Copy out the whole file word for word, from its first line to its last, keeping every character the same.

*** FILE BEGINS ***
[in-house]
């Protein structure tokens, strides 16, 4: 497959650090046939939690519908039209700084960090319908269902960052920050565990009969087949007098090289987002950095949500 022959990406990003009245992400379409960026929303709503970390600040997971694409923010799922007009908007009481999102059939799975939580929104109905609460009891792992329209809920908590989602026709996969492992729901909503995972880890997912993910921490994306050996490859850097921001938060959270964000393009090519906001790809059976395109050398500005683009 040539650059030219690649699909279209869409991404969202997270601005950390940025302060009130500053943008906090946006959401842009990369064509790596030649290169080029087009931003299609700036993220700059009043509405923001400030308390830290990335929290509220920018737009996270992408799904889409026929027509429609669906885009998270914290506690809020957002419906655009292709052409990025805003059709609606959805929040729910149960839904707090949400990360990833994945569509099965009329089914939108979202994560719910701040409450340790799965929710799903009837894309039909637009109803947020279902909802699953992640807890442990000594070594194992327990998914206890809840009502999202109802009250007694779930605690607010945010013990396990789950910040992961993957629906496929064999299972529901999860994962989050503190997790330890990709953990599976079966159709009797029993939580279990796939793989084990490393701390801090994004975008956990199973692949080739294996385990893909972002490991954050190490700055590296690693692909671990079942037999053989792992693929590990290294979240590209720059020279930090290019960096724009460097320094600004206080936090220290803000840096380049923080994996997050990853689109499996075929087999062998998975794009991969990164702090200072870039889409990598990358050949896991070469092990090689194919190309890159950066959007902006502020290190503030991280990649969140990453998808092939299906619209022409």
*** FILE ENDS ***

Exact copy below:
[in-house]
């Protein structure tokens, strides 16, 4: 497959650090046939939690519908039209700084960090319908269902960052920050565990009969087949007098090289987002950095949500 022959990406990003009245992400379409960026929303709503970390600040997971694409923010799922007009908007009481999102059939799975939580929104109905609460009891792992329209809920908590989602026709996969492992729901909503995972880890997912993910921490994306050996490859850097921001938060959270964000393009090519906001790809059976395109050398500005683009 040539650059030219690649699909279209869409991404969202997270601005950390940025302060009130500053943008906090946006959401842009990369064509790596030649290169080029087009931003299609700036993220700059009043509405923001400030308390830290990335929290509220920018737009996270992408799904889409026929027509429609669906885009998270914290506690809020957002419906655009292709052409990025805003059709609606959805929040729910149960839904707090949400990360990833994945569509099965009329089914939108979202994560719910701040409450340790799965929710799903009837894309039909637009109803947020279902909802699953992640807890442990000594070594194992327990998914206890809840009502999202109802009250007694779930605690607010945010013990396990789950910040992961993957629906496929064999299972529901999860994962989050503190997790330890990709953990599976079966159709009797029993939580279990796939793989084990490393701390801090994004975008956990199973692949080739294996385990893909972002490991954050190490700055590296690693692909671990079942037999053989792992693929590990290294979240590209720059020279930090290019960096724009460097320094600004206080936090220290803000840096380049923080994996997050990853689109499996075929087999062998998975794009991969990164702090200072870039889409990598990358050949896991070469092990090689194919190309890159950066959007902006502020290190503030991280990649969140990453998808092939299906619209022409």